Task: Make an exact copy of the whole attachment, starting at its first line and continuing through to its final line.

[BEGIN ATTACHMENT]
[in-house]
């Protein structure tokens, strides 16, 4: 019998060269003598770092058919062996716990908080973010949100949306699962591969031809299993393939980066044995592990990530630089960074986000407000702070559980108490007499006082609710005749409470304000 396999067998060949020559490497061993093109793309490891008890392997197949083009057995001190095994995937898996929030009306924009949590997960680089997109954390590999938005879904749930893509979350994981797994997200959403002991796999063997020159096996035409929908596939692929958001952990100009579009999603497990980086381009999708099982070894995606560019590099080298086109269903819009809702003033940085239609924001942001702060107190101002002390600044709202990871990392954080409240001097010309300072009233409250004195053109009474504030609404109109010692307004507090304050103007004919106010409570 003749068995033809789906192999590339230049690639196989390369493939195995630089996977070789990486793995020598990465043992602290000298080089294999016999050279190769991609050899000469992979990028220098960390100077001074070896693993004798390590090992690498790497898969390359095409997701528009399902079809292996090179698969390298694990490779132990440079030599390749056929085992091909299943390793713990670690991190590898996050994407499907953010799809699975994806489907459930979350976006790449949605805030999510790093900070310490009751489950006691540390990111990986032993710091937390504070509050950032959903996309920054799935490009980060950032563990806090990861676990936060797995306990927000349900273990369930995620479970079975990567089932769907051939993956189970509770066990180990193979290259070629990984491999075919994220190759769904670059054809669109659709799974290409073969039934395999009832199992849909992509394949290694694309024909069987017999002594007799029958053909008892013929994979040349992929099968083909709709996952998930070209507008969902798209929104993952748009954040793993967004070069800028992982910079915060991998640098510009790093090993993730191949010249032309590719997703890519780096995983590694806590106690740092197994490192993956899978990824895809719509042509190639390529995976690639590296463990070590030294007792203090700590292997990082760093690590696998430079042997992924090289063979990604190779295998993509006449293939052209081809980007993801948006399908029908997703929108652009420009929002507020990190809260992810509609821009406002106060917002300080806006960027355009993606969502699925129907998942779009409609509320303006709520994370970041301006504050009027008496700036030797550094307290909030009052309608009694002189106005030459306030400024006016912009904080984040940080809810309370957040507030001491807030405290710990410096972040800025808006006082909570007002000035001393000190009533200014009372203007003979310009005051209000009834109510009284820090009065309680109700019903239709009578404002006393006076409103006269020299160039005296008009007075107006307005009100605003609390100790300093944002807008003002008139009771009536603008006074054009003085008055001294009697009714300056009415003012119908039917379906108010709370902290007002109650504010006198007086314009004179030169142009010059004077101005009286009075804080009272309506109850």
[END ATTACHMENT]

[in-house]
């Protein structure tokens, strides 16, 4: 019998060269003598770092058919062996716990908080973010949100949306699962591969031809299993393939980066044995592990990530630089960074986000407000702070559980108490007499006082609710005749409470304000 396999067998060949020559490497061993093109793309490891008890392997197949083009057995001190095994995937898996929030009306924009949590997960680089997109954390590999938005879904749930893509979350994981797994997200959403002991796999063997020159096996035409929908596939692929958001952990100009579009999603497990980086381009999708099982070894995606560019590099080298086109269903819009809702003033940085239609924001942001702060107190101002002390600044709202990871990392954080409240001097010309300072009233409250004195053109009474504030609404109109010692307004507090304050103007004919106010409570 003749068995033809789906192999590339230049690639196989390369493939195995630089996977070789990486793995020598990465043992602290000298080089294999016999050279190769991609050899000469992979990028220098960390100077001074070896693993004798390590090992690498790497898969390359095409997701528009399902079809292996090179698969390298694990490779132990440079030599390749056929085992091909299943390793713990670690991190590898996050994407499907953010799809699975994806489907459930979350976006790449949605805030999510790093900070310490009751489950006691540390990111990986032993710091937390504070509050950032959903996309920054799935490009980060950032563990806090990861676990936060797995306990927000349900273990369930995620479970079975990567089932769907051939993956189970509770066990180990193979290259070629990984491999075919994220190759769904670059054809669109659709799974290409073969039934395999009832199992849909992509394949290694694309024909069987017999002594007799029958053909008892013929994979040349992929099968083909709709996952998930070209507008969902798209929104993952748009954040793993967004070069800028992982910079915060991998640098510009790093090993993730191949010249032309590719997703890519780096995983590694806590106690740092197994490192993956899978990824895809719509042509190639390529995976690639590296463990070590030294007792203090700590292997990082760093690590696998430079042997992924090289063979990604190779295998993509006449293939052209081809980007993801948006399908029908997703929108652009420009929002507020990190809260992810509609821009406002106060917002300080806006960027355009993606969502699925129907998942779009409609509320303006709520994370970041301006504050009027008496700036030797550094307290909030009052309608009694002189106005030459306030400024006016912009904080984040940080809810309370957040507030001491807030405290710990410096972040800025808006006082909570007002000035001393000190009533200014009372203007003979310009005051209000009834109510009284820090009065309680109700019903239709009578404002006393006076409103006269020299160039005296008009007075107006307005009100605003609390100790300093944002807008003002008139009771009536603008006074054009003085008055001294009697009714300056009415003012119908039917379906108010709370902290007002109650504010006198007086314009004179030169142009010059004077101005009286009075804080009272309506109850």